When the ‘heat dome’ descended recently onto British Columbia, many emergency departments were flooded with patients suffering from hyperthermia, a rare but potentially life-threatening condition. Although hyperthermia is not seen frequently in our emergency rooms, it requires specialized, time-sensitive treatment. Fortunately, the Victoria ED Simulation initiative had run a hyperthermia scenario a year prior, and identified important gaps in care that could be remediated. These included having ready access to cooled-IV fluids, body bags that could be filled with ice and water to further cool patients, and fans for misting. On the eve of the surge in temperatures, these lessons learned were recirculated to Victoria Emergency Departments so that all staff could be as prepared as possible.
Over the next few days, patients flooded the Emergency Departments at both Victoria General and Royal Jubilee hospitals. One clinician, Dr. Jacob Wilkins, working at VGH reported that “our team functioned on the brink of crisis/Code Orange due to the sheer volume of high acuity patients”. Reflecting on the previous simulation exercise, he commented, “Fortunately, our team had run heatstroke and mass casualty simulations in the past. This undoubtedly saved lives”. Another physician remarked that the previous simulation was referenced a number of times by staff during the heat wave episode, and that the ED was stoked with supplies that they don’t normally carry. “Once again”, this clinician concluded, “a patient has benefitted from this program”.
Dr. Matt Bouchard, another clinician who worked during the heat dome, reported:
“I spent my entire shift resuscitating a steady stream of hyperthermic patients. At one point, I had three comatose patients with core temperatures above 40C, and who were also hemodynamically unable, arrive all at the same time.
Nevertheless, I felt strikingly ready for the challenge as, by chance, one of our recent Simulation Sessions in the Emergency Department was based on just such an event. When we began to hear that a heat wave was being forecast, it allowed us to review the case as a group and discuss the pearls of wisdom gleaned from it.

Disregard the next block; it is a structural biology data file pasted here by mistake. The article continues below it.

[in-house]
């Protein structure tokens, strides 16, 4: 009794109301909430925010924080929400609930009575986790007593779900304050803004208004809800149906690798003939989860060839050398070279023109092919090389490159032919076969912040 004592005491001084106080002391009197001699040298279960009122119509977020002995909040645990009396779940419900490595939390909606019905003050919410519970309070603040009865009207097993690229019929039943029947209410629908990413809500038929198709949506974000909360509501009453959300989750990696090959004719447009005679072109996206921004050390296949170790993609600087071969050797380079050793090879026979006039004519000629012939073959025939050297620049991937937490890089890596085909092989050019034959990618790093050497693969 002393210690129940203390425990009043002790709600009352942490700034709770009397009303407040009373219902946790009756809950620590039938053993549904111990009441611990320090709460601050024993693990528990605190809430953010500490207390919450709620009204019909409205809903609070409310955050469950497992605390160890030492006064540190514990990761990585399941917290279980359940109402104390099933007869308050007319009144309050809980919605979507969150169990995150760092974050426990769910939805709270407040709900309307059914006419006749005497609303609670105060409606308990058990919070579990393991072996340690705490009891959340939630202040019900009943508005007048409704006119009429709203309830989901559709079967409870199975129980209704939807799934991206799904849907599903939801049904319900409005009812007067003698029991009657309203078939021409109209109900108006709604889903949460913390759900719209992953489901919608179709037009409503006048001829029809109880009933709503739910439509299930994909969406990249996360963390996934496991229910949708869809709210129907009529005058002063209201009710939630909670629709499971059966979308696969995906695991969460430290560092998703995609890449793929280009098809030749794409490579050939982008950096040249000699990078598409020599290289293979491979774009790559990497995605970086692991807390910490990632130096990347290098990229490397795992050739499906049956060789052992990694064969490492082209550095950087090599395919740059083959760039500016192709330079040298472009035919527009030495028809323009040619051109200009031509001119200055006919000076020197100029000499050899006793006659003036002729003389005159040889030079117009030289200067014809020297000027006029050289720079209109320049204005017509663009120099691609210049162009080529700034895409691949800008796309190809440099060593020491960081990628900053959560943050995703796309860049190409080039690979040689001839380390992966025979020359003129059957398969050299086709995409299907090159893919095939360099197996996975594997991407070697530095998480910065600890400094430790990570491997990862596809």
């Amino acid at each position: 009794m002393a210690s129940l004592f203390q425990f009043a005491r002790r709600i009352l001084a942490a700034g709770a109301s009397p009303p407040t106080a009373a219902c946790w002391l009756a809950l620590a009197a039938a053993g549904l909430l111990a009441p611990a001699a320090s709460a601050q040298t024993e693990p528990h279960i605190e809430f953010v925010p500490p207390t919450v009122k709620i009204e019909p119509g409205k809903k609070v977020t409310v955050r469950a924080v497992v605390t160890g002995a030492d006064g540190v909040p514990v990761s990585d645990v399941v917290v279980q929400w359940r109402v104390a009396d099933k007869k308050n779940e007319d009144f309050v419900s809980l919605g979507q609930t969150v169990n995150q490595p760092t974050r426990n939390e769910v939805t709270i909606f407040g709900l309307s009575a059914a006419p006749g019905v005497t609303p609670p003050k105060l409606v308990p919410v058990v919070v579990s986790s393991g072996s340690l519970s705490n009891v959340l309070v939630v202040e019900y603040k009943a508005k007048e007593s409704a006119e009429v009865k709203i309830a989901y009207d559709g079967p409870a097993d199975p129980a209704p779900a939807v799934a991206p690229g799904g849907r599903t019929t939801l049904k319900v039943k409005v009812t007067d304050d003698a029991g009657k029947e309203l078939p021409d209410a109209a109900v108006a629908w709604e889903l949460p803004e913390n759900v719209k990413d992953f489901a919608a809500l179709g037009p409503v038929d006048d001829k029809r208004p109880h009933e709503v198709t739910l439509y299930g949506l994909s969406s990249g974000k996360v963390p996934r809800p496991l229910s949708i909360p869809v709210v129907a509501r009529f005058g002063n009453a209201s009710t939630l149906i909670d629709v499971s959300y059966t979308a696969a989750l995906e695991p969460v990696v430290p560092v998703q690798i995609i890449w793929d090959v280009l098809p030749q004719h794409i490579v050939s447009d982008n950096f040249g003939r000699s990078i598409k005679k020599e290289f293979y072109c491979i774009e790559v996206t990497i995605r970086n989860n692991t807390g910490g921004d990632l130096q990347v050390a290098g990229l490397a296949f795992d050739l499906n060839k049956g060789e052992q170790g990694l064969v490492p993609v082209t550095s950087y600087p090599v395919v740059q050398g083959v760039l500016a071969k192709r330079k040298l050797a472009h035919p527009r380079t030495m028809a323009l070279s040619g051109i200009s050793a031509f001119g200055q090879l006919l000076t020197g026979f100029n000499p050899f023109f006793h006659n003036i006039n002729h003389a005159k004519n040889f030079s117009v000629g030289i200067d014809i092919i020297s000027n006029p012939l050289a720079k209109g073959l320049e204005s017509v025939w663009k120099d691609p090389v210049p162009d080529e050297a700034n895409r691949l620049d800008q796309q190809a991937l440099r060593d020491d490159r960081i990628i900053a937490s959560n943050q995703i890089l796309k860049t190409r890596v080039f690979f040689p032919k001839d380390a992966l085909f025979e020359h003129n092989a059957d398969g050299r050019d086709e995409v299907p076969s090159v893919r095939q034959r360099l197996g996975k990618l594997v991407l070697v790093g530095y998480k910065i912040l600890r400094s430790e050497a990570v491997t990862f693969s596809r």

Our critical care colleagues were able to add to our knowledge as we shared our post-simulation discussion electronically and department-wide. Thus, when patients began arriving incessantly, there was no need to review treatments or cognitively think through work-arounds as problems arose. I could simply act. And, in doing so, I truly believe we were able to save lives that night that perhaps would have been otherwise lost”.
This is not the first time patients have received excellent care on the heels of a simulation exercise, and it further reinforces the value of regularly simulating High Acuity, Low Occurrence (HALO) events with a multidisciplinary team. As the name suggests, these happen infrequently but require precise, time-sensitive responses when they do occur. The benefits for clinician and staff morale, team building, and most importantly patient care, continue to emerge.
Thank you to Dr. Matt Carere, Dr. Donovan MacDonald, and their colleagues in the Emergency Department and other participating departments, for this life-saving initiative!
Other recent simulations run through the Victoria In Situ Simulation Program include:
- Sympathomimetic overdose with hyperthermia (ED, Nursing, RTs, Lab techs, XRAY, unit aides)
- Beta-blocker overdose + COVID AGMP practice (ED, ICU, Nursing, RT, SIM lab support)
- Precipitous delivery, post partum hemorrhage (ED, OB/GYN, LDR nursing, ER nursing, unit aides)
- COVID sudden cardiac arrest in the department (ED, ICU, Nursing, RT, Sim lab support, Unit aide)
- 2.5 year old trauma, intracranial injury, hemorrhagic shock (ED, PICU, Nursing, RT, labs, Diagnostic imaging, Unit aide)
- 27 year old pregnant female with iron overdose (ED, ICU, Nursing, RT, Unit Aide, Unit Clerks)
- 22 year old COVID positive patient with cardiomyopathy and cardiogenic shock (ED, Trauma, Nursing, RT, Unit Aide, Unit Clerks)
- 20 year old female who delivers a breech baby at the Jubilee requiring NRP (ED, OB/GYN, Nursing, Unit Aide, Unit Clerks, Midwife)
- 60 something female with facial burns and cyanide toxicity (ED, Intensivist, Nursing, RT, Unit Aides)